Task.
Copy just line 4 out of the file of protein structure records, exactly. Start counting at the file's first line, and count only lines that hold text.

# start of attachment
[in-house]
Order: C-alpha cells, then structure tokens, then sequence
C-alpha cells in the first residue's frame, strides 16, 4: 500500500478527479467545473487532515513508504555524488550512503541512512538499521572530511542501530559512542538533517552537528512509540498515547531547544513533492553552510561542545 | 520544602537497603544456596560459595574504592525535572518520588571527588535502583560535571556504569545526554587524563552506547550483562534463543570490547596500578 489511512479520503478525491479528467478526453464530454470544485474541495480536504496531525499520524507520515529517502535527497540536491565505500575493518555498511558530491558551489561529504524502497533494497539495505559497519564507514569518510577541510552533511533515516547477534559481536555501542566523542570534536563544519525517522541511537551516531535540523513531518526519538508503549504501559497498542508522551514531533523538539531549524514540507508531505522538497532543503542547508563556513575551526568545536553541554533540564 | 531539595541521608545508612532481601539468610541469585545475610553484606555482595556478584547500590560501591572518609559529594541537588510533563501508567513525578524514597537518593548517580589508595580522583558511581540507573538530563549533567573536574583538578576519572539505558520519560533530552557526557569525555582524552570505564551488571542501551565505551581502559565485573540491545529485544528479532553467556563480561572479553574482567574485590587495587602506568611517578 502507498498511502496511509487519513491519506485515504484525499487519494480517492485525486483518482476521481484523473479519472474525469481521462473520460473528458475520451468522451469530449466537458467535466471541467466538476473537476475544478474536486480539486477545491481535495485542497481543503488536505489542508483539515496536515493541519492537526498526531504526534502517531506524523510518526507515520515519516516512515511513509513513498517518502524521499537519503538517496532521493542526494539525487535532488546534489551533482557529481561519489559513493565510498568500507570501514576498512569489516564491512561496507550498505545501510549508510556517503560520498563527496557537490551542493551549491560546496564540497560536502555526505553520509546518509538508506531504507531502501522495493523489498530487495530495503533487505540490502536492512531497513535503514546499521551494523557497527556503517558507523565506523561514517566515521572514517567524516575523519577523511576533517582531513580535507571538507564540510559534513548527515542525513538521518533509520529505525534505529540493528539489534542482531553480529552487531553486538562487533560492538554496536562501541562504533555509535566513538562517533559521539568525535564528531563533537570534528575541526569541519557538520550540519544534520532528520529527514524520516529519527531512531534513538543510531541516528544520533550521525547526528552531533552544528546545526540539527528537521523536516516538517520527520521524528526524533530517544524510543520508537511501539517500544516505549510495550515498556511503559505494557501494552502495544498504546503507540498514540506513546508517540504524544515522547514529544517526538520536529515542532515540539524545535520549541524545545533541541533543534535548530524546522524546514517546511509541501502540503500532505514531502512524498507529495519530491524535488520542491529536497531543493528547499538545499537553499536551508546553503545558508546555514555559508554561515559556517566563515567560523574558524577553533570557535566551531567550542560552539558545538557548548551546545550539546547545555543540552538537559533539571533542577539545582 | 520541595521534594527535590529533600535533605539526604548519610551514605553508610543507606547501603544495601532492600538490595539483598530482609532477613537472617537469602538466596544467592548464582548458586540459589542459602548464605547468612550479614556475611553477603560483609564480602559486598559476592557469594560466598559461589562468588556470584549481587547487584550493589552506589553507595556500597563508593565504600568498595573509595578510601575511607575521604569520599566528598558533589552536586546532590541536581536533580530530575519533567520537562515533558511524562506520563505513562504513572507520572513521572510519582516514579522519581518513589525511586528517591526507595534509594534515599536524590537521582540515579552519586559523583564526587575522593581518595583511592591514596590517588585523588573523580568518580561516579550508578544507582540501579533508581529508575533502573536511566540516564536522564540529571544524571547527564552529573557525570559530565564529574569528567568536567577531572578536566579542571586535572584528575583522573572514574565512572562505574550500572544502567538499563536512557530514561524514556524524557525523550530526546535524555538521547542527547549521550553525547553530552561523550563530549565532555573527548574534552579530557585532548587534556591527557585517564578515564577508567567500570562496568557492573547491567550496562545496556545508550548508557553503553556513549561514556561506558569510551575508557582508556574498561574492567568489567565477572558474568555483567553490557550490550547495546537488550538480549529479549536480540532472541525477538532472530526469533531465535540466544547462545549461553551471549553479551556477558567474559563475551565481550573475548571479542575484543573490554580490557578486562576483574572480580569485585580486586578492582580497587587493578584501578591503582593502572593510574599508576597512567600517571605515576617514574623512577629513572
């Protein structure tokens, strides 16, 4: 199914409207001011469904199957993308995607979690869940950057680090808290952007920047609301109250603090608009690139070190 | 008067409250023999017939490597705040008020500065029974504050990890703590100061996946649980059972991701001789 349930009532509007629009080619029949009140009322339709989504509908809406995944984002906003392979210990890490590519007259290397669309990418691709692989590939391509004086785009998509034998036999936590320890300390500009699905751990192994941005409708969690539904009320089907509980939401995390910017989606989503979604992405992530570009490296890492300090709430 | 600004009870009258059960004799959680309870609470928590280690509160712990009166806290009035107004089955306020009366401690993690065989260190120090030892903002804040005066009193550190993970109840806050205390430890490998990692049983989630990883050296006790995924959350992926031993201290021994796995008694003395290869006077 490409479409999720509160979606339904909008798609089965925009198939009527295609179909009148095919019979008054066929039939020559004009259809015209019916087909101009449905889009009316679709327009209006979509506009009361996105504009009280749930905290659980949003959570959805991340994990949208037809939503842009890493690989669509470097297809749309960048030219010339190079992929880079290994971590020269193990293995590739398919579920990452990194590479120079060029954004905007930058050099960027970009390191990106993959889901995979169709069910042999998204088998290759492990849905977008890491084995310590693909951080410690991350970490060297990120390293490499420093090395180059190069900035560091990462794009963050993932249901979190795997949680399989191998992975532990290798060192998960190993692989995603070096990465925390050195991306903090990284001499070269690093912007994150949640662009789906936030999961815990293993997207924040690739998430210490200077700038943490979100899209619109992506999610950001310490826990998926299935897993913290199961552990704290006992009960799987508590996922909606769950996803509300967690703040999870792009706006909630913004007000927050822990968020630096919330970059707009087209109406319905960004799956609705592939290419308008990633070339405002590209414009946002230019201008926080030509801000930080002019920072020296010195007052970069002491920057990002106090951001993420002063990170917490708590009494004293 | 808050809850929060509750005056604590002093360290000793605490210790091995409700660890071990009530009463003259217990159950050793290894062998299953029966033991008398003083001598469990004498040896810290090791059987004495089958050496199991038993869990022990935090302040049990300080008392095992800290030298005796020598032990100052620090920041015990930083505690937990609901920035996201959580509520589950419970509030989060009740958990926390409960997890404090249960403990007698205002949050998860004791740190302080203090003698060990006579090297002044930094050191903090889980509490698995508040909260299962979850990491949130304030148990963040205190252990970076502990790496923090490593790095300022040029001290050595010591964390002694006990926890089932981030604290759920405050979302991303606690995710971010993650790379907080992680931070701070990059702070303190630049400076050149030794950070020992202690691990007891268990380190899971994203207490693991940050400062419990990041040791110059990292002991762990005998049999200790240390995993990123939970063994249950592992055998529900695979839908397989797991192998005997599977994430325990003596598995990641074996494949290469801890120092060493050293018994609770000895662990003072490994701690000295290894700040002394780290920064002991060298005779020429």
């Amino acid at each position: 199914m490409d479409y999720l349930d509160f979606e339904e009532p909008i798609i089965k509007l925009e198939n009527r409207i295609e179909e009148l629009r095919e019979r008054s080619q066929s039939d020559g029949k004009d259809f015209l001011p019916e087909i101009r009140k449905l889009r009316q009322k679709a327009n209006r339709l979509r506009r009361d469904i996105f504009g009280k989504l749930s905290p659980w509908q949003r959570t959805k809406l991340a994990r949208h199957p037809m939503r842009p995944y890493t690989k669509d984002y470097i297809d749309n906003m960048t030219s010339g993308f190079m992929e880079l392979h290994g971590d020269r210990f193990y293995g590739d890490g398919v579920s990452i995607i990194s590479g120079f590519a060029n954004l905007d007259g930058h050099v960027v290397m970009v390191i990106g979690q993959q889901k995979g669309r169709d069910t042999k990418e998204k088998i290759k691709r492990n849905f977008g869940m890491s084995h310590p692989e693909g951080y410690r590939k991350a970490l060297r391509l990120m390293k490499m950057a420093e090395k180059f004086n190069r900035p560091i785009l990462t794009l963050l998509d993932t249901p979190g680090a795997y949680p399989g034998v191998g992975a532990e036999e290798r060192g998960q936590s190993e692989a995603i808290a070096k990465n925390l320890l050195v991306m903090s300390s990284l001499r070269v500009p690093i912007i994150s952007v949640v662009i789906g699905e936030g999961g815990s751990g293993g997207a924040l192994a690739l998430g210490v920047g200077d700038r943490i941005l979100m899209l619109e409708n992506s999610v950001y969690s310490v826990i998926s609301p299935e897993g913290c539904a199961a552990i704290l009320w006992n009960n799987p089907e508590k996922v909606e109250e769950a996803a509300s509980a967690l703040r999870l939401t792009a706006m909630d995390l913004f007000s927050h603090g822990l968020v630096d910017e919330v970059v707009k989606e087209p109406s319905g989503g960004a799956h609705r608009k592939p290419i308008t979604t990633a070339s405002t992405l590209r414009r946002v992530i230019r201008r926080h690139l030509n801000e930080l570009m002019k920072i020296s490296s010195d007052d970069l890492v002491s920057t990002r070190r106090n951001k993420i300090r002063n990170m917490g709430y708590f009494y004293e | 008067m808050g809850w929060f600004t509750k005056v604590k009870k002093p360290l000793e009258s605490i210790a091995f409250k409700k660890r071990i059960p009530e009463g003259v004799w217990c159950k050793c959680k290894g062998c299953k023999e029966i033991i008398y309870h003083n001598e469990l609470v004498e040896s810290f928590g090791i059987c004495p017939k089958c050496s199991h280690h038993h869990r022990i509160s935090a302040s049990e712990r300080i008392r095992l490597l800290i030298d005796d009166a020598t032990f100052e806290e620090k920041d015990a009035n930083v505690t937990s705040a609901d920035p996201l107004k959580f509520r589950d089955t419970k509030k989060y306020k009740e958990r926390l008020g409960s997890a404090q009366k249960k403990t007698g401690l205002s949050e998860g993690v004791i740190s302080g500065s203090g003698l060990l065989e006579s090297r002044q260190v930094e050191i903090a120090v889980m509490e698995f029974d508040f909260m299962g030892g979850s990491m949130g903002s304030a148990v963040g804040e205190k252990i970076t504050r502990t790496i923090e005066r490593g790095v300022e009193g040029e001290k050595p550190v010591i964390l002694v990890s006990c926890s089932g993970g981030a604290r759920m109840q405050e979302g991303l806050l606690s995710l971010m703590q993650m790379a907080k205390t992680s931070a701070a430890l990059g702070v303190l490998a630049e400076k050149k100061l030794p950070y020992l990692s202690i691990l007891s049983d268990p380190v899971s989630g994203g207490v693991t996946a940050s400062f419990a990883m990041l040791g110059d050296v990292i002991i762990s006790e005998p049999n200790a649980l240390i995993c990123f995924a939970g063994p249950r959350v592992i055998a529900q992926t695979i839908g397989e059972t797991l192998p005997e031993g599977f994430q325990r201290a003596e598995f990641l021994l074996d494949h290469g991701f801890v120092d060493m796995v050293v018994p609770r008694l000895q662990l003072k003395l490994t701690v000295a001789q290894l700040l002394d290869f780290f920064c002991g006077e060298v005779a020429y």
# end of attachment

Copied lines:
């Protein structure tokens, strides 16, 4: 199914409207001011469904199957993308995607979690869940950057680090808290952007920047609301109250603090608009690139070190 | 008067409250023999017939490597705040008020500065029974504050990890703590100061996946649980059972991701001789 349930009532509007629009080619029949009140009322339709989504509908809406995944984002906003392979210990890490590519007259290397669309990418691709692989590939391509004086785009998509034998036999936590320890300390500009699905751990192994941005409708969690539904009320089907509980939401995390910017989606989503979604992405992530570009490296890492300090709430 | 600004009870009258059960004799959680309870609470928590280690509160712990009166806290009035107004089955306020009366401690993690065989260190120090030892903002804040005066009193550190993970109840806050205390430890490998990692049983989630990883050296006790995924959350992926031993201290021994796995008694003395290869006077 490409479409999720509160979606339904909008798609089965925009198939009527295609179909009148095919019979008054066929039939020559004009259809015209019916087909101009449905889009009316679709327009209006979509506009009361996105504009009280749930905290659980949003959570959805991340994990949208037809939503842009890493690989669509470097297809749309960048030219010339190079992929880079290994971590020269193990293995590739398919579920990452990194590479120079060029954004905007930058050099960027970009390191990106993959889901995979169709069910042999998204088998290759492990849905977008890491084995310590693909951080410690991350970490060297990120390293490499420093090395180059190069900035560091990462794009963050993932249901979190795997949680399989191998992975532990290798060192998960190993692989995603070096990465925390050195991306903090990284001499070269690093912007994150949640662009789906936030999961815990293993997207924040690739998430210490200077700038943490979100899209619109992506999610950001310490826990998926299935897993913290199961552990704290006992009960799987508590996922909606769950996803509300967690703040999870792009706006909630913004007000927050822990968020630096919330970059707009087209109406319905960004799956609705592939290419308008990633070339405002590209414009946002230019201008926080030509801000930080002019920072020296010195007052970069002491920057990002106090951001993420002063990170917490708590009494004293 | 808050809850929060509750005056604590002093360290000793605490210790091995409700660890071990009530009463003259217990159950050793290894062998299953029966033991008398003083001598469990004498040896810290090791059987004495089958050496199991038993869990022990935090302040049990300080008392095992800290030298005796020598032990100052620090920041015990930083505690937990609901920035996201959580509520589950419970509030989060009740958990926390409960997890404090249960403990007698205002949050998860004791740190302080203090003698060990006579090297002044930094050191903090889980509490698995508040909260299962979850990491949130304030148990963040205190252990970076502990790496923090490593790095300022040029001290050595010591964390002694006990926890089932981030604290759920405050979302991303606690995710971010993650790379907080992680931070701070990059702070303190630049400076050149030794950070020992202690691990007891268990380190899971994203207490693991940050400062419990990041040791110059990292002991762990005998049999200790240390995993990123939970063994249950592992055998529900695979839908397989797991192998005997599977994430325990003596598995990641074996494949290469801890120092060493050293018994609770000895662990003072490994701690000295290894700040002394780290920064002991060298005779020429």